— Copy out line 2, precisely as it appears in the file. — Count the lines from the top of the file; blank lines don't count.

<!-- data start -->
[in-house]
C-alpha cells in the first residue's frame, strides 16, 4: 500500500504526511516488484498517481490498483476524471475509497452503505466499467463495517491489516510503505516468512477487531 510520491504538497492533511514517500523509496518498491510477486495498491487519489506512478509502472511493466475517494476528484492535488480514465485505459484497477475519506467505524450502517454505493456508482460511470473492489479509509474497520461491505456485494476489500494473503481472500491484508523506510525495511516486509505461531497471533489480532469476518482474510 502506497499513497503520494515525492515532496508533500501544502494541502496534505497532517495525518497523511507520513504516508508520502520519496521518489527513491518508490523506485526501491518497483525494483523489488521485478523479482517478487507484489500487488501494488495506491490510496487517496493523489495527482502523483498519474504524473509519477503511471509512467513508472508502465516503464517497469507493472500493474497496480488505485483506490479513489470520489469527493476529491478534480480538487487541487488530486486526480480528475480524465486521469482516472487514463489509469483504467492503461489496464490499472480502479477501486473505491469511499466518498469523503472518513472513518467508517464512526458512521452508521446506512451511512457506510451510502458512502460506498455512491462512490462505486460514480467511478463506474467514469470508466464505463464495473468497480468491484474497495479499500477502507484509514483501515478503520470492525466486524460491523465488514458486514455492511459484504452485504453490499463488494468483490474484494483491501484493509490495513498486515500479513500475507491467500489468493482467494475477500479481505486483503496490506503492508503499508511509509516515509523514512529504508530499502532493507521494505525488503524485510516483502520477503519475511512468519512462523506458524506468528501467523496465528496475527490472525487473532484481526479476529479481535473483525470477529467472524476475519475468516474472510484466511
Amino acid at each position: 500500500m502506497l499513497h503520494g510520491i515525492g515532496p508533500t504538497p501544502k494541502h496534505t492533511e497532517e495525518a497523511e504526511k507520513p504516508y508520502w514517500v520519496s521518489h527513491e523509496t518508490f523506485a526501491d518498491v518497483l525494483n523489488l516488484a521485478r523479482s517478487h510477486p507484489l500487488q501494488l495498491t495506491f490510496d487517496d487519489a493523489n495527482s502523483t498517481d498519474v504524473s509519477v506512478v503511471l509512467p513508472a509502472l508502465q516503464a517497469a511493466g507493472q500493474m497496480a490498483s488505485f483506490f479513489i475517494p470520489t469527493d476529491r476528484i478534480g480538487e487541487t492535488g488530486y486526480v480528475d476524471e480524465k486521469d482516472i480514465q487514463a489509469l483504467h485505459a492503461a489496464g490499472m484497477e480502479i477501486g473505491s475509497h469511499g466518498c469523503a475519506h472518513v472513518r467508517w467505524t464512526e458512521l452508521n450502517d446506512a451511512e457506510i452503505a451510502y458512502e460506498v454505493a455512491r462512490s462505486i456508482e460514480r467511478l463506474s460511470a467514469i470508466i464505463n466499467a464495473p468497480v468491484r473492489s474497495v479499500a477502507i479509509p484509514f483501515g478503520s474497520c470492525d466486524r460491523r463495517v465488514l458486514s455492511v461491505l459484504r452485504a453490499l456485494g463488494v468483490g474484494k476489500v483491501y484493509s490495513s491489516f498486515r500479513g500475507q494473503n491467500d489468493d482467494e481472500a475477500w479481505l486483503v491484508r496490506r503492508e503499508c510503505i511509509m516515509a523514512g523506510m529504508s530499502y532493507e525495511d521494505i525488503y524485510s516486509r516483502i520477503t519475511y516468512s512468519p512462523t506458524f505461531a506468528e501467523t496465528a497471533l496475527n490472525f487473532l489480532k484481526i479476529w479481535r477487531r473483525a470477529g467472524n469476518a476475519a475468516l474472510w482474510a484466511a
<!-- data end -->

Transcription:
C-alpha cells in the first residue's frame, strides 16, 4: 500500500504526511516488484498517481490498483476524471475509497452503505466499467463495517491489516510503505516468512477487531 510520491504538497492533511514517500523509496518498491510477486495498491487519489506512478509502472511493466475517494476528484492535488480514465485505459484497477475519506467505524450502517454505493456508482460511470473492489479509509474497520461491505456485494476489500494473503481472500491484508523506510525495511516486509505461531497471533489480532469476518482474510 502506497499513497503520494515525492515532496508533500501544502494541502496534505497532517495525518497523511507520513504516508508520502520519496521518489527513491518508490523506485526501491518497483525494483523489488521485478523479482517478487507484489500487488501494488495506491490510496487517496493523489495527482502523483498519474504524473509519477503511471509512467513508472508502465516503464517497469507493472500493474497496480488505485483506490479513489470520489469527493476529491478534480480538487487541487488530486486526480480528475480524465486521469482516472487514463489509469483504467492503461489496464490499472480502479477501486473505491469511499466518498469523503472518513472513518467508517464512526458512521452508521446506512451511512457506510451510502458512502460506498455512491462512490462505486460514480467511478463506474467514469470508466464505463464495473468497480468491484474497495479499500477502507484509514483501515478503520470492525466486524460491523465488514458486514455492511459484504452485504453490499463488494468483490474484494483491501484493509490495513498486515500479513500475507491467500489468493482467494475477500479481505486483503496490506503492508503499508511509509516515509523514512529504508530499502532493507521494505525488503524485510516483502520477503519475511512468519512462523506458524506468528501467523496465528496475527490472525487473532484481526479476529479481535473483525470477529467472524476475519475468516474472510484466511